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A True Blessing

Vayechi (Genesis 47:28-50:26 )

by Eitiel Goldwicht

Sharing and receiving blessings from one another is an honorable part of the Jewish culture. It is well known that Jews will travel far and wide to receive the blessing of a prominent rabbi or scholar. The earliest source for the credibility and significance of a blessing can be traced back to when God blessed Avraham with children, wealth and honor, blessings that determined the status of the chosen nation. Avraham is also given the power to pass blessings onto others, "and all the families of the earth shall be blessed in you"1. As Rashi explains, “The blessings are entrusted into your hand. Until now, they were in My hand, from now on, you may bless whomever you wish.”

Abraham’s power to bless others was transmitted to his children as well. Yitzchak, as we know blesses his son Yaakov, who in this week’s Torah portion transferred these blessings to his twelve sons.

There is something unique however, in the way in which the Torah summarizes Yaakov’s blessings to his children. The Torah states, “This is what their father spoke to them and blessed them; each man, according to his blessing, he blessed them."2 What does it mean that Yaacov blessed his sons, each one according to their blessing?

I believe that these specific words enable us to understand the true significance of a blessing, and give insight to what receiving a blessing is all about.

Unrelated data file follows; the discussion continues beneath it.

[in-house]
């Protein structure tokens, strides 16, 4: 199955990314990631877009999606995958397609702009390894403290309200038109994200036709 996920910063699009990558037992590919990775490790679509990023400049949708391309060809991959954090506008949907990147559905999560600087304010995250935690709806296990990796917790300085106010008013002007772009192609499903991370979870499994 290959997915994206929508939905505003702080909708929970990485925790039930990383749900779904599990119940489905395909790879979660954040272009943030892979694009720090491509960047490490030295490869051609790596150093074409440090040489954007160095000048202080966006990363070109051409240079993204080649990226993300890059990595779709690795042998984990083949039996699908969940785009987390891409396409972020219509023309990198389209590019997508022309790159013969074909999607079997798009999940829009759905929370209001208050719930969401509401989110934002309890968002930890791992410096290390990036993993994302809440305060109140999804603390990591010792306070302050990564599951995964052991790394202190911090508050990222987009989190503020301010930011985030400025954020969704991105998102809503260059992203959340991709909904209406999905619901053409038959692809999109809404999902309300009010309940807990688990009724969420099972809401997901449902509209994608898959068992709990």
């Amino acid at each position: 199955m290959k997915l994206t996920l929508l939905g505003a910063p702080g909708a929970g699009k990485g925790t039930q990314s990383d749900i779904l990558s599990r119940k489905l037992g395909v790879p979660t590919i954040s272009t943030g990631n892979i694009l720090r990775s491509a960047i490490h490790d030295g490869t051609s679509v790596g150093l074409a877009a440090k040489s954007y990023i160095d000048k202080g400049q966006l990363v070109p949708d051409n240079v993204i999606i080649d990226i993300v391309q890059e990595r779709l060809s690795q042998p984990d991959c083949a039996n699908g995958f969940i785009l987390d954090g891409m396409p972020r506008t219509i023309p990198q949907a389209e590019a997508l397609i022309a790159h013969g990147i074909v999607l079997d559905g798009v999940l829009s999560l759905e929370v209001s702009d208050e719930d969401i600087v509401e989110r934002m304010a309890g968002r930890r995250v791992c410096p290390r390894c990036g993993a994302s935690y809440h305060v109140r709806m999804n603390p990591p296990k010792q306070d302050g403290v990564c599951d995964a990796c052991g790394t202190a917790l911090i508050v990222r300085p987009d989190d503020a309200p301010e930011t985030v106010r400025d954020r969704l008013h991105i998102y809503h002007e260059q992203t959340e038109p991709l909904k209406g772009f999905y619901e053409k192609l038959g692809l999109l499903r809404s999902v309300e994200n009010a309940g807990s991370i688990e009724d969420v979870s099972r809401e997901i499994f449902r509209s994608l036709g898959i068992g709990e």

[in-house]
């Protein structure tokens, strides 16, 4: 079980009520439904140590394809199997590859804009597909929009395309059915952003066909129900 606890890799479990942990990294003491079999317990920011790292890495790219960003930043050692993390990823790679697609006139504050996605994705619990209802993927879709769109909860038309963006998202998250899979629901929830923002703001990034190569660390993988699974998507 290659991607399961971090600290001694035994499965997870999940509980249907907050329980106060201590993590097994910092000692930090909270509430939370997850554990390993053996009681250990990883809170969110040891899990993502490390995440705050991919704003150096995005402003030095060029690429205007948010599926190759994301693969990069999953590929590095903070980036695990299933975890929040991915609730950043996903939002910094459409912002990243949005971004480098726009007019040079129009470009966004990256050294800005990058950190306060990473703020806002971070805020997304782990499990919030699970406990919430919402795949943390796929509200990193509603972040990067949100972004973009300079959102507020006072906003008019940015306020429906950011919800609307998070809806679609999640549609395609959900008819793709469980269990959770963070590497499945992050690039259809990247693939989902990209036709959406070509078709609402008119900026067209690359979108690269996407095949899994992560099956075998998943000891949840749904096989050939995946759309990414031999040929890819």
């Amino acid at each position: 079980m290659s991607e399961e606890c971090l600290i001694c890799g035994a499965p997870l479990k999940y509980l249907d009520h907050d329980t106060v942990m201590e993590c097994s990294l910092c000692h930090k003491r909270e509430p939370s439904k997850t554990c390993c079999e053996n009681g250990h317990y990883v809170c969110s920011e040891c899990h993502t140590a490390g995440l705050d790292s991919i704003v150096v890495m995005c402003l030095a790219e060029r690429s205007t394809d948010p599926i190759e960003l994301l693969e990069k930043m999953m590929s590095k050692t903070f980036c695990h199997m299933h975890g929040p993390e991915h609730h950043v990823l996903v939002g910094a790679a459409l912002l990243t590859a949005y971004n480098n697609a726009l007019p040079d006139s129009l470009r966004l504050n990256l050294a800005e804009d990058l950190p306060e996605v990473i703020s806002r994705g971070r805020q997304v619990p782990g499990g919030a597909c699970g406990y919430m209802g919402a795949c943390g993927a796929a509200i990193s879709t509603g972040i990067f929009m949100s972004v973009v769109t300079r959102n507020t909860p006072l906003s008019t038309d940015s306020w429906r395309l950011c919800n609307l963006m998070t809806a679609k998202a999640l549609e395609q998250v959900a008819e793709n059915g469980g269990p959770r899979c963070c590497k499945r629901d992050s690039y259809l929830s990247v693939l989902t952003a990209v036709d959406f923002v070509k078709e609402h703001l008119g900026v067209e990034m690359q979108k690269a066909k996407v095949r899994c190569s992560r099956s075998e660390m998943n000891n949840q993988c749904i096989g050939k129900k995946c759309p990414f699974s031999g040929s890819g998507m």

A few years ago I went with a friend of mine to ask a prominent Rabbi a specific question. We had a great discussion, and right before we left, my friend asked the Rabbi for his blessing. The Rabbi’s response was fascinating. He said, “My blessing is an assignment: go find three close friends from three different circles of friends, and ask each one of them to give you three compliments in areas they feel that you are succeeding in. Subsequently, ask them to tell you one thing that you need to improve in your life, one thing you need to work on.”

I met up with my friend about a week later and he shared with me the interesting findings of this experiment. The three different friends, who don’t even know each other, all gave him the same feedback. They all pointed out that he needs to work on the same thing, the same exact character trait and it was something that he himself didn’t even think needed work. He explained to me that when he received the critique from people that genuinely love him and that they all pointed to the same thing, it was something that impacted him greatly. “It was the best blessing I’ve ever received,” he concluded.

We may think that giving a blessing is synonymous with giving a compliment and good wishes. Yaakov Avinu, however, teaches us what a real blessing is all about, "a blessing according to their blessings." He gathers all his children around, and while he blessed them, he simultaneously gives critique to those of his sons that he feels will grow and benefit as such. Yaakov finds what they are really special at, but he doesn't hesitate to give them constructive criticism as well, to detail what they need to work on.

A real blessing is when we are able to tell our children and friends what makes them special, what they are really amazing at, but at the same time what they need to work on in order to improve. Ultimately this method of blessing may be the most significant catalyst in the shaping and growth of their lives.

Shabbat Shalom

  1. Bereshit 12:3
  2. Bereshit 49:28


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